The ‘July Phenomenon’: Experience at a Community Teaching Hospital

Stephen Jones, MD, Peter DeVito, MD, FACS. Northside Medical Center.

Introduction: The July Phenomenon term implies a perceived association between introduction of new graduates into the healthcare team and increased risk of complications. Numerous studies have focused on resident fatigue and operative safety, but none have clearly addressed the “July phenomenon”. The purpose of this study is to demonstrate the relationship of morbidity and mortality comparing surgeries performed at the beginning of the academic year (July) with the end of the academic year (May).

Methods: A retrospective chart review was undertaken to identify patients who underwent surgery by Board Certified Surgeons with resident assistance classified by The ICD-9-CM coding system. A list was compiled of General, Vascular, and Thoracic surgeries in May and July 2008-2012 respectively. Outcome measures were morbidity and mortality rates using a modifiedClavien-Dindo Classification schema of surgical adverse events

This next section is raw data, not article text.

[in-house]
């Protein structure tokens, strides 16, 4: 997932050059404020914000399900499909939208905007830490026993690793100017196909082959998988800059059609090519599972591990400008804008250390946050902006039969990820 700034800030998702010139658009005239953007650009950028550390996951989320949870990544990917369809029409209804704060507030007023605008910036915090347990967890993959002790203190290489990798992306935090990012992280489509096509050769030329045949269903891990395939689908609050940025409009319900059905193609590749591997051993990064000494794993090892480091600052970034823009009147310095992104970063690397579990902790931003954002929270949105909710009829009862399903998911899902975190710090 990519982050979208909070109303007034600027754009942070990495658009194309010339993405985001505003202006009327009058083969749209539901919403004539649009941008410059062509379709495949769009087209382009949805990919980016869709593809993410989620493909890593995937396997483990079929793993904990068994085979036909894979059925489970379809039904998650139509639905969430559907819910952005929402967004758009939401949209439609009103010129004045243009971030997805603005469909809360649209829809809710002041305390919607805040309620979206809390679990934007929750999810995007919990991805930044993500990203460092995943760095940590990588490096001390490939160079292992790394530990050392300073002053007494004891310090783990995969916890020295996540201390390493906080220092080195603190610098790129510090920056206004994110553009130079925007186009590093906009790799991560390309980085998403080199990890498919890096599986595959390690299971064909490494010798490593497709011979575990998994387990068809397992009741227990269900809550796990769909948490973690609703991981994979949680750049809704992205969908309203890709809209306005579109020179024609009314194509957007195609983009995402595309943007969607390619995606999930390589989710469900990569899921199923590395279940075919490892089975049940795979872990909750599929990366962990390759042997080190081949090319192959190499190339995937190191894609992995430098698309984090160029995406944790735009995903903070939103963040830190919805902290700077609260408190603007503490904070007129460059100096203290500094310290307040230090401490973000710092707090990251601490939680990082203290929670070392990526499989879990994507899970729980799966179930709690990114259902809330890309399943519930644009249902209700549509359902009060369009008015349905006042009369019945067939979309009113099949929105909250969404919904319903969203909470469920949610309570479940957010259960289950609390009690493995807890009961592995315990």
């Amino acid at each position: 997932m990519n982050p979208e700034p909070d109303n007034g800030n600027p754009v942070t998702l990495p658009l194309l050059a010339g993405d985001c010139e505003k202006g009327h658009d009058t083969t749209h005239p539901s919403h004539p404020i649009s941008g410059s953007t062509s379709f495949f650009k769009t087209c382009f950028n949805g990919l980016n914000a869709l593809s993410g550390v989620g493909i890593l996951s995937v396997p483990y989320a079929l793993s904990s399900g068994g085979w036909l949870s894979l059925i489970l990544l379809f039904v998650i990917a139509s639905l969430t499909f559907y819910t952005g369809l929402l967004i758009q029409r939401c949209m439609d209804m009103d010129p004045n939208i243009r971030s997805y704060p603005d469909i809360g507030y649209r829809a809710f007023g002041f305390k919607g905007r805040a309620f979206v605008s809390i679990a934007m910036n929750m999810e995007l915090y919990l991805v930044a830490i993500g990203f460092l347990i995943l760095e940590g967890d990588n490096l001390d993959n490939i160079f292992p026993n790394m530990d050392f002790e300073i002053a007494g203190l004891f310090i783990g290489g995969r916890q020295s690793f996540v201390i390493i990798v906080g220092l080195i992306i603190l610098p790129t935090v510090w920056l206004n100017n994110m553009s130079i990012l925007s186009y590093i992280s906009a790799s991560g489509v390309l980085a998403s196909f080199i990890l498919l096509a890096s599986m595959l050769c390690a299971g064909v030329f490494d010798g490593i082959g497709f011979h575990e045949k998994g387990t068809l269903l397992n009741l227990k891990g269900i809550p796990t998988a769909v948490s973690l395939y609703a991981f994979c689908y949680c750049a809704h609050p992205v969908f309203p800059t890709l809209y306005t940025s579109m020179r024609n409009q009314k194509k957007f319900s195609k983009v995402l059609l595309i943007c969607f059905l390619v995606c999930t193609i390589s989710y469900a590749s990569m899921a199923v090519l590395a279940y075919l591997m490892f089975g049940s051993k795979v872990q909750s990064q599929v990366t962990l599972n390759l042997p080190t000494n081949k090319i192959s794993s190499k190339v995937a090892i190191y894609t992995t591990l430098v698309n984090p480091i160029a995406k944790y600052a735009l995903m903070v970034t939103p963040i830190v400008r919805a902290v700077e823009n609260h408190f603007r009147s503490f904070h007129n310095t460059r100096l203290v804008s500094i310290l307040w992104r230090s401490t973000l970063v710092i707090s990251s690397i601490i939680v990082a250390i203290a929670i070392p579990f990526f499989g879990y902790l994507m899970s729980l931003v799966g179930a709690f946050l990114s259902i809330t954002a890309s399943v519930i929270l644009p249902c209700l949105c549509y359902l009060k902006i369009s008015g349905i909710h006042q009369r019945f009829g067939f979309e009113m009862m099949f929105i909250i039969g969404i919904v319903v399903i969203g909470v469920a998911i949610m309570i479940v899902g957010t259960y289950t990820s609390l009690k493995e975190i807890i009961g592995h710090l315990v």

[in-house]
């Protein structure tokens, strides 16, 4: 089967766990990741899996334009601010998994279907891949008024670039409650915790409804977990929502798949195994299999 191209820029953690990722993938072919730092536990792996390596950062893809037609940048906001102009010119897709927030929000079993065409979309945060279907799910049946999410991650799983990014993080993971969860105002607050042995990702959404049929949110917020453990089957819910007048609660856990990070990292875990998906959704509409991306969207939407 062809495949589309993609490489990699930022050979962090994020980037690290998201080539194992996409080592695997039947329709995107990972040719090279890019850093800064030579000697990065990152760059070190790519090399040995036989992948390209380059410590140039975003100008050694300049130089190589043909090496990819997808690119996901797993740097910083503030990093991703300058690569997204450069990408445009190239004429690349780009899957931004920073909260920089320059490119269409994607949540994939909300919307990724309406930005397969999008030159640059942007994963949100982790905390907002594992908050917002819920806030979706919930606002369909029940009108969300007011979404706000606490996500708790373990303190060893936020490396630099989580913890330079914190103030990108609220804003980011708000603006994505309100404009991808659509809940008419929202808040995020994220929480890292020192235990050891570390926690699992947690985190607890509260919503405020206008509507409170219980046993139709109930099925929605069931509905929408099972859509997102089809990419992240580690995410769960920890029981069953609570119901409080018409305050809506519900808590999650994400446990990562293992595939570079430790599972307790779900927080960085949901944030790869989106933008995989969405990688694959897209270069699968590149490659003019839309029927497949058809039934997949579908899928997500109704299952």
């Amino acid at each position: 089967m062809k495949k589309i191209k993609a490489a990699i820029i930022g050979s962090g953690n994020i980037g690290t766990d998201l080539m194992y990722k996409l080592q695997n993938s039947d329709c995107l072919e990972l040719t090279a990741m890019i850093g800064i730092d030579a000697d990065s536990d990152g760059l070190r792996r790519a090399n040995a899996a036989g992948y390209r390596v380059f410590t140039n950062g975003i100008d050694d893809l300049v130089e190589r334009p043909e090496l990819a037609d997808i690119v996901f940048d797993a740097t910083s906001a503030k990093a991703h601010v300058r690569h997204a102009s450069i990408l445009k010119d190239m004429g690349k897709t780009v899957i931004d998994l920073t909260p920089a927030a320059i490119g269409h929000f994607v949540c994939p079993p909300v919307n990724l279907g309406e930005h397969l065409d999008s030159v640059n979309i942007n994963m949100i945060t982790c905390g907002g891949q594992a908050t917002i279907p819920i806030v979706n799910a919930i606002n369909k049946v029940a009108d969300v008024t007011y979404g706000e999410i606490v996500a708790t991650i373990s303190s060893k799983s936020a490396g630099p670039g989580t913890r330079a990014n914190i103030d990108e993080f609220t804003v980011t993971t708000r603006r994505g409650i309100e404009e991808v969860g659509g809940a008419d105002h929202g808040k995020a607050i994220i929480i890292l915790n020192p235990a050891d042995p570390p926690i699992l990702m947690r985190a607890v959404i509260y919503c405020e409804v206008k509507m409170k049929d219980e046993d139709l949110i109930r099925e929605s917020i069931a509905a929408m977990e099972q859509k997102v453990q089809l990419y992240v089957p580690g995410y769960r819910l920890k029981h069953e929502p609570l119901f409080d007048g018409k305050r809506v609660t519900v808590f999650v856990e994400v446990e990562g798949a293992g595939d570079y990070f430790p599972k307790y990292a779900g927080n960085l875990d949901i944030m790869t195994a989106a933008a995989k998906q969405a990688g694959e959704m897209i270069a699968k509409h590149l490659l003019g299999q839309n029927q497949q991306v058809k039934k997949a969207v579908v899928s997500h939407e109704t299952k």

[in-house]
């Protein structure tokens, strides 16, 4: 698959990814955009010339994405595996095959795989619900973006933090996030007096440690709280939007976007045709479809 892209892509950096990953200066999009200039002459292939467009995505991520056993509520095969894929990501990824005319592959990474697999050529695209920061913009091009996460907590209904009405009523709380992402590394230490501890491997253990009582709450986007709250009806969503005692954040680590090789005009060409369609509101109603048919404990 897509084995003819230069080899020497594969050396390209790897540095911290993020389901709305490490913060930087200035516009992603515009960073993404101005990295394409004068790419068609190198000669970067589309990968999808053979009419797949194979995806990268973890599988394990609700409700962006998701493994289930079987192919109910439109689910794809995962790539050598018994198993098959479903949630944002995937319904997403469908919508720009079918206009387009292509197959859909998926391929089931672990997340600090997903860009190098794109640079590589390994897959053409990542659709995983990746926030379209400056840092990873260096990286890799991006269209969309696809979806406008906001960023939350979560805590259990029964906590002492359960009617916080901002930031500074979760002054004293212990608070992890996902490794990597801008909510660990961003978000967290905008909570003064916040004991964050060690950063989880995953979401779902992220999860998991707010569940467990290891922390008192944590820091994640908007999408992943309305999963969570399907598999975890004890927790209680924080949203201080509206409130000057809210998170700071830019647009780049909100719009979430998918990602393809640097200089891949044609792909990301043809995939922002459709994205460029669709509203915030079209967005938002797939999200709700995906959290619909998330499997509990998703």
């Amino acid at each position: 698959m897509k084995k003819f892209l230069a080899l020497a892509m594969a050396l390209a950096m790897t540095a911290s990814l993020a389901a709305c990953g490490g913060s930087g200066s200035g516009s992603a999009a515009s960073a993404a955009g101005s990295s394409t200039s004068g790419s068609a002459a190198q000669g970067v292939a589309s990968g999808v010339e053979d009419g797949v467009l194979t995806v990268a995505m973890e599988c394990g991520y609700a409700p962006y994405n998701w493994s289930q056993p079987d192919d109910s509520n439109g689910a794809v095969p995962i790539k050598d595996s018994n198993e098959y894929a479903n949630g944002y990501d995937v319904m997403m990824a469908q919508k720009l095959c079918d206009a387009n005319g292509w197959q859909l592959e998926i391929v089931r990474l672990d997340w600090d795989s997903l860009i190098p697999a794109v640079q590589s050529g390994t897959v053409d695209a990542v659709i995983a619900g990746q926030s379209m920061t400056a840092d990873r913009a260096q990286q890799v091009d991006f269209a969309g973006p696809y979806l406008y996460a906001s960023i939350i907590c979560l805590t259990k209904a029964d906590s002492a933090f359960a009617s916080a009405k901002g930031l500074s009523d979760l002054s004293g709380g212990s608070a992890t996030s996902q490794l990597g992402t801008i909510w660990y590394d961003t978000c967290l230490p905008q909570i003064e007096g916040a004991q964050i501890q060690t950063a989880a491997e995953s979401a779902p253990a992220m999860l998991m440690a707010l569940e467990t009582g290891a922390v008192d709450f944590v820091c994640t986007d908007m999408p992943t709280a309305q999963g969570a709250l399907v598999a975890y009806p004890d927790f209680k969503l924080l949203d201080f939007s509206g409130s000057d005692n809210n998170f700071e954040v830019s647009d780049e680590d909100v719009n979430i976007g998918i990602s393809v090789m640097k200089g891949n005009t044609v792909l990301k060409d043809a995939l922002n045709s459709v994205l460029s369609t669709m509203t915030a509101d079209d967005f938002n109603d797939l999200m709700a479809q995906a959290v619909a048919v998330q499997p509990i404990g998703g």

Results: A total of 634 patients had surgery of which 329 and 305 had procedures in May and in July respectively. 40 patients (12.2%) had an adverse event in July, whereas 28 patients (8.5%) had an adverse event in May (p=0.0001). 18 deaths (2.3%) were identified of which 6 (33.3%) occurred in May and 12 (66.6%) occurred in July (p=0.0001). July had significantly higher morbidity and mortality rates as compared to May 2008-2012.

Conclusion: Higher morbidity and mortality rates were observed in July compared to the end of the academic year consistent with the "July Phenomenon". Although, adequate attending supervision is perceived in our institution a quality improvement plan is being implemented to reduce the rates of complications related to the "July Phenomenon".

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